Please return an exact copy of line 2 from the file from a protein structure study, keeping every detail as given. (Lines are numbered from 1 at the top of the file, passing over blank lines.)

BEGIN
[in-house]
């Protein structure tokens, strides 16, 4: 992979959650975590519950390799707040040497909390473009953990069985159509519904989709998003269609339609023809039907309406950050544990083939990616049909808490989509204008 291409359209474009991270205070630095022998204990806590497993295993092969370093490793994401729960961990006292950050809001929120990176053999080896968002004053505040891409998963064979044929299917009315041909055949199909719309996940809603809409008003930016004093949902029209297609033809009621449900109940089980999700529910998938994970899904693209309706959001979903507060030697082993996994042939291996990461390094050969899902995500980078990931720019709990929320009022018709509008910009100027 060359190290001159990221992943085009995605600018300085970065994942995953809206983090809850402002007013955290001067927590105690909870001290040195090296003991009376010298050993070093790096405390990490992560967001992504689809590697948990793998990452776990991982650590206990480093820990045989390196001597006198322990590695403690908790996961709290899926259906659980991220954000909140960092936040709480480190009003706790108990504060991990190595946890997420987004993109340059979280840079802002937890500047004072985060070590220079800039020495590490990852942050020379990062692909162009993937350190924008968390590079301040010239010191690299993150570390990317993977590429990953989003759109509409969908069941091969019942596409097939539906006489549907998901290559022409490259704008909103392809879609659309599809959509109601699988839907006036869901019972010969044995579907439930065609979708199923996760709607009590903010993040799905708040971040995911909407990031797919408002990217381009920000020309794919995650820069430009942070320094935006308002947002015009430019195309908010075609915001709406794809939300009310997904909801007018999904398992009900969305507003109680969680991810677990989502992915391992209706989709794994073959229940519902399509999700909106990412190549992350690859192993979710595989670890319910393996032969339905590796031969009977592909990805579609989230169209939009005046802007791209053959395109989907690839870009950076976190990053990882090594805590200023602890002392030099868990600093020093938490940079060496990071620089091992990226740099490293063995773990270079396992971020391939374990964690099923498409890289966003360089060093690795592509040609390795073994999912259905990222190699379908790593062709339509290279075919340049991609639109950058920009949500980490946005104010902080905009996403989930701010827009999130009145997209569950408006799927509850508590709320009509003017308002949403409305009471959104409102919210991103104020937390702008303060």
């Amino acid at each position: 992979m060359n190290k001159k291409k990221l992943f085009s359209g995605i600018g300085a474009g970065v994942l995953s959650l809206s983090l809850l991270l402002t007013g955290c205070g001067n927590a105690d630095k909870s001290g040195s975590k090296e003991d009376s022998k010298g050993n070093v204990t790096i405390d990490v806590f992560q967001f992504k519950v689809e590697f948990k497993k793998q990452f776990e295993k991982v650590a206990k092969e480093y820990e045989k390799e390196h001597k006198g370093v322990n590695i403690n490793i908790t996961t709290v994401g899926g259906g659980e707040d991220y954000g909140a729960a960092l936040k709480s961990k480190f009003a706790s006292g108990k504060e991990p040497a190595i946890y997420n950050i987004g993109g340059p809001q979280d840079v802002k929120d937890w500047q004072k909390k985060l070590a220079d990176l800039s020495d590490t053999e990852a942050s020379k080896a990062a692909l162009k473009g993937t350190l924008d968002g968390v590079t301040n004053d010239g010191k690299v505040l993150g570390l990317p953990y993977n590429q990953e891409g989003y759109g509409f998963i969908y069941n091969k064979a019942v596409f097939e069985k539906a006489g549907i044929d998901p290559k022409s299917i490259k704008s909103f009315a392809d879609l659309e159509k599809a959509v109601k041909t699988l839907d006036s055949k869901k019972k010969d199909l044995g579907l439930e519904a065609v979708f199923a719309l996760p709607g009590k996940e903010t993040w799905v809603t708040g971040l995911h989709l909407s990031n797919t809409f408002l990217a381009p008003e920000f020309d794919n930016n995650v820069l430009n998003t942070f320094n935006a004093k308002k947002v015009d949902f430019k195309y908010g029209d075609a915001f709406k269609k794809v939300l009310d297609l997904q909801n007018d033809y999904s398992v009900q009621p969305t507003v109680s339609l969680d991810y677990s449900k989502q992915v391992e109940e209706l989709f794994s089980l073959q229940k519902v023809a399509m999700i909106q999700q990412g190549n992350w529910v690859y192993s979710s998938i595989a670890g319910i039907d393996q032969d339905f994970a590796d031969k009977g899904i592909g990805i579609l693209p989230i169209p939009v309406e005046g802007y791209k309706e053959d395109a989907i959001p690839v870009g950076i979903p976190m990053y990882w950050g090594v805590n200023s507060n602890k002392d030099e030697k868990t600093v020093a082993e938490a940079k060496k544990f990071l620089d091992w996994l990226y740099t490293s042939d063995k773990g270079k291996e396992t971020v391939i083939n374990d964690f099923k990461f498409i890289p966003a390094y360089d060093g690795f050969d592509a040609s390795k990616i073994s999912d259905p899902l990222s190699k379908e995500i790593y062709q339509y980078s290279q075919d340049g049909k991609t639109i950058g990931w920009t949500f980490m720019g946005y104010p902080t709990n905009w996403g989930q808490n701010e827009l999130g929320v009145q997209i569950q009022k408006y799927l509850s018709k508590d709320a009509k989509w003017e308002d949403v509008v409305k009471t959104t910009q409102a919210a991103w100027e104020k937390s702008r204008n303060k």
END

């Protein structure tokens, strides 16, 4: 992979959650975590519950390799707040040497909390473009953990069985159509519904989709998003269609339609023809039907309406950050544990083939990616049909808490989509204008 291409359209474009991270205070630095022998204990806590497993295993092969370093490793994401729960961990006292950050809001929120990176053999080896968002004053505040891409998963064979044929299917009315041909055949199909719309996940809603809409008003930016004093949902029209297609033809009621449900109940089980999700529910998938994970899904693209309706959001979903507060030697082993996994042939291996990461390094050969899902995500980078990931720019709990929320009022018709509008910009100027 060359190290001159990221992943085009995605600018300085970065994942995953809206983090809850402002007013955290001067927590105690909870001290040195090296003991009376010298050993070093790096405390990490992560967001992504689809590697948990793998990452776990991982650590206990480093820990045989390196001597006198322990590695403690908790996961709290899926259906659980991220954000909140960092936040709480480190009003706790108990504060991990190595946890997420987004993109340059979280840079802002937890500047004072985060070590220079800039020495590490990852942050020379990062692909162009993937350190924008968390590079301040010239010191690299993150570390990317993977590429990953989003759109509409969908069941091969019942596409097939539906006489549907998901290559022409490259704008909103392809879609659309599809959509109601699988839907006036869901019972010969044995579907439930065609979708199923996760709607009590903010993040799905708040971040995911909407990031797919408002990217381009920000020309794919995650820069430009942070320094935006308002947002015009430019195309908010075609915001709406794809939300009310997904909801007018999904398992009900969305507003109680969680991810677990989502992915391992209706989709794994073959229940519902399509999700909106990412190549992350690859192993979710595989670890319910393996032969339905590796031969009977592909990805579609989230169209939009005046802007791209053959395109989907690839870009950076976190990053990882090594805590200023602890002392030099868990600093020093938490940079060496990071620089091992990226740099490293063995773990270079396992971020391939374990964690099923498409890289966003360089060093690795592509040609390795073994999912259905990222190699379908790593062709339509290279075919340049991609639109950058920009949500980490946005104010902080905009996403989930701010827009999130009145997209569950408006799927509850508590709320009509003017308002949403409305009471959104409102919210991103104020937390702008303060």